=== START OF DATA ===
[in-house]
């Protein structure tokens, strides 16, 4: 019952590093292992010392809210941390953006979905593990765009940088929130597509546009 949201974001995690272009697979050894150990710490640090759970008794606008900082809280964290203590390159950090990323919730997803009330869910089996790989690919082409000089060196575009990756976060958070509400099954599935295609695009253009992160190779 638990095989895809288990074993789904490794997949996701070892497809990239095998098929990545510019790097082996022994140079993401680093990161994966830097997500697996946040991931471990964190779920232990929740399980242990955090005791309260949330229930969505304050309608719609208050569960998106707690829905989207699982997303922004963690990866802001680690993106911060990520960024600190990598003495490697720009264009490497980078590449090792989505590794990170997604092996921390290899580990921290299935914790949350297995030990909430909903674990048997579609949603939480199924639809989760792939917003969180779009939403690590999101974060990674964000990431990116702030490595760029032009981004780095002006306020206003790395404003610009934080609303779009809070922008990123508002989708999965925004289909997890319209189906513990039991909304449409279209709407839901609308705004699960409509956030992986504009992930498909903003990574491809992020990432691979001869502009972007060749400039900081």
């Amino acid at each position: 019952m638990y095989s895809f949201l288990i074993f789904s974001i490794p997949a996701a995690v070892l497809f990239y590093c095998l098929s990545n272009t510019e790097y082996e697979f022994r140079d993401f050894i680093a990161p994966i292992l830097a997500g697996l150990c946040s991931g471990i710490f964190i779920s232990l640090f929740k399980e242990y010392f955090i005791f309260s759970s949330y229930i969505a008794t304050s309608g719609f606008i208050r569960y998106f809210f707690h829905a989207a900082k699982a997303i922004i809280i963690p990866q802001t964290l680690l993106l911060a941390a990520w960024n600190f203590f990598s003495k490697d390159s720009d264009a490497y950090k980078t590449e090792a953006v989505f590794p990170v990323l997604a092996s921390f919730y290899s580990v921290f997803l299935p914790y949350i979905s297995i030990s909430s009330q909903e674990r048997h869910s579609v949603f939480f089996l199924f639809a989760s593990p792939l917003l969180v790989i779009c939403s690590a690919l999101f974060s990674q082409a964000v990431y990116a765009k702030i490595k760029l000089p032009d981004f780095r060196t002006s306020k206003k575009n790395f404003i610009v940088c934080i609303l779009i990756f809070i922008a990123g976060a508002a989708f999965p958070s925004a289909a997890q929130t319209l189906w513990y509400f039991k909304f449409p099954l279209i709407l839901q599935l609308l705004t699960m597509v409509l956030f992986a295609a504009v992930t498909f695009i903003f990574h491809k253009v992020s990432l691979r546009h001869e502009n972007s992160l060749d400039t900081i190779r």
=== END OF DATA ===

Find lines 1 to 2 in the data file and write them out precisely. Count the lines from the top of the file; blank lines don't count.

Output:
[in-house]
């Protein structure tokens, strides 16, 4: 019952590093292992010392809210941390953006979905593990765009940088929130597509546009 949201974001995690272009697979050894150990710490640090759970008794606008900082809280964290203590390159950090990323919730997803009330869910089996790989690919082409000089060196575009990756976060958070509400099954599935295609695009253009992160190779 638990095989895809288990074993789904490794997949996701070892497809990239095998098929990545510019790097082996022994140079993401680093990161994966830097997500697996946040991931471990964190779920232990929740399980242990955090005791309260949330229930969505304050309608719609208050569960998106707690829905989207699982997303922004963690990866802001680690993106911060990520960024600190990598003495490697720009264009490497980078590449090792989505590794990170997604092996921390290899580990921290299935914790949350297995030990909430909903674990048997579609949603939480199924639809989760792939917003969180779009939403690590999101974060990674964000990431990116702030490595760029032009981004780095002006306020206003790395404003610009934080609303779009809070922008990123508002989708999965925004289909997890319209189906513990039991909304449409279209709407839901609308705004699960409509956030992986504009992930498909903003990574491809992020990432691979001869502009972007060749400039900081």